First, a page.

Phil Spector's lawyer addressed his client's arrest in the February shooting death of Lana Clarkson for the first time on Tuesday, contesting an investigator's comments ruling out the possibility of a suicide.
"I am convinced that the thorough and accurate investigation of the evidence by the Los Angeles sheriff's department, its criminalists and the county coroner will prove that Phil Spector is innocent of any crime," attorney Robert Shapiro told the Associated Press.
Shapiro, who did not return calls from MTV News, commented after Captain Frank Merriman told the AP that the Los Angeles County Sheriff's Department believes a crime occurred.
Merriman was responding to reports that Spector sent an e-mail to friends saying he would be cleared and Clarkson's death would be ruled "an accidental suicide." Spector, who was arrested on February 3 after actress Clarkson was found dead at the producer's Los Angeles area home (see "Woman Slain At Phil Spector's Mansion Identified"), is free on $1 million bail.
The captain said on Wednesday (March 12) only the coroner could confirm for sure, but that no one in his department said it was a suicide and it was his opinion the e-mail was meant to plant seeds of doubt in potential jurors.
Roderick J. Lindblom, Clarkson's longtime attorney, had no comment on the e-mail and said, "I am confident the Los Angeles County Sheriff's Homicide Division is conducting a thorough investigation."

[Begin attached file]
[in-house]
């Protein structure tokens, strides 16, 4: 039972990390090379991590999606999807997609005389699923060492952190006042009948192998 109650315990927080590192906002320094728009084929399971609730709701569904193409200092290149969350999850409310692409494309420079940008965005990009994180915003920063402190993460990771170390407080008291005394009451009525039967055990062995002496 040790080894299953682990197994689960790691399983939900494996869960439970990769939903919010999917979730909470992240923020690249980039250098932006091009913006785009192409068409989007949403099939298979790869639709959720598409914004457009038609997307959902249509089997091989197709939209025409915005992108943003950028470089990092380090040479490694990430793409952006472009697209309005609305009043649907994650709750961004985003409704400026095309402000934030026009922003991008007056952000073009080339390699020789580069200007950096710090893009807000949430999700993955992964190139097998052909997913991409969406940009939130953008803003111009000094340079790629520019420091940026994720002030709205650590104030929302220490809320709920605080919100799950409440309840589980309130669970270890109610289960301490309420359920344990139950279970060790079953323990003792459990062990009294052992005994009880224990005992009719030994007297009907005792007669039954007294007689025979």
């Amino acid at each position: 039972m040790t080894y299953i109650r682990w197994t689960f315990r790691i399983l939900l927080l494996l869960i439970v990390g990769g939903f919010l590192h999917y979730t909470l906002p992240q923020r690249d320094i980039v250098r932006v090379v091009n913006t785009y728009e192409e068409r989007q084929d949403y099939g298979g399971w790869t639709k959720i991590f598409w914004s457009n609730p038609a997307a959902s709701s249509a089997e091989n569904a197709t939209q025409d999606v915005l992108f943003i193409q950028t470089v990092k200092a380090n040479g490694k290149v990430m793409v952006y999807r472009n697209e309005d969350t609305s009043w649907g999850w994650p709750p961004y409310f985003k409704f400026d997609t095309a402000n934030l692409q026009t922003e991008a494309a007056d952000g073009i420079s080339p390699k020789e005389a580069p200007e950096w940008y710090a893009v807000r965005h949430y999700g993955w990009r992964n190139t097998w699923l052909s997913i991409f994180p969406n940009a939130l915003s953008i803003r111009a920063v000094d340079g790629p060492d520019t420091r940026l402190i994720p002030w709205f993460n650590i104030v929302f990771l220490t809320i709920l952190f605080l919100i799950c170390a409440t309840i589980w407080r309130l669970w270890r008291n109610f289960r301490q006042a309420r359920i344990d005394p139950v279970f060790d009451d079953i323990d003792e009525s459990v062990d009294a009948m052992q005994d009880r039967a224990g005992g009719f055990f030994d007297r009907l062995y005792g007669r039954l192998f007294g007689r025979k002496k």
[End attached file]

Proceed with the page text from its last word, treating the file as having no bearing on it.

Shapiro, one of O.J. Simpson's defense lawyers, refused to comment on Spector's relationship with Clarkson, but discounted reports that four or five shots were fired and said he had a pathologist at the actress' autopsy and it was determined she died of a single gunshot wound.
Spector, who has not been charged, was to be arraigned on March 3, but investigators postponed the date to allow for further investigating.
The evidence is complex and forensic tests involved take months to complete, Captain Merriman said, so it will likely be summer before investigators present their case to the district attorney's office.
Spector, who told a journalist he was "relatively insane" weeks before his arrest and certainly had that reputation (see "Phil Spector: Mad Genius, By Kurt Loder"), applied his influential Wall of Sound production technique to artists ranging from the Beatles to the Ramones.
Clarkson was best known as the star of B-movie classics like "Amazon Women on the Moon," although she was working as a hostess at the House of Blues in Hollywood when she met Spector (see "Phil Spector Met Shooting Victim At Club Where She Worked").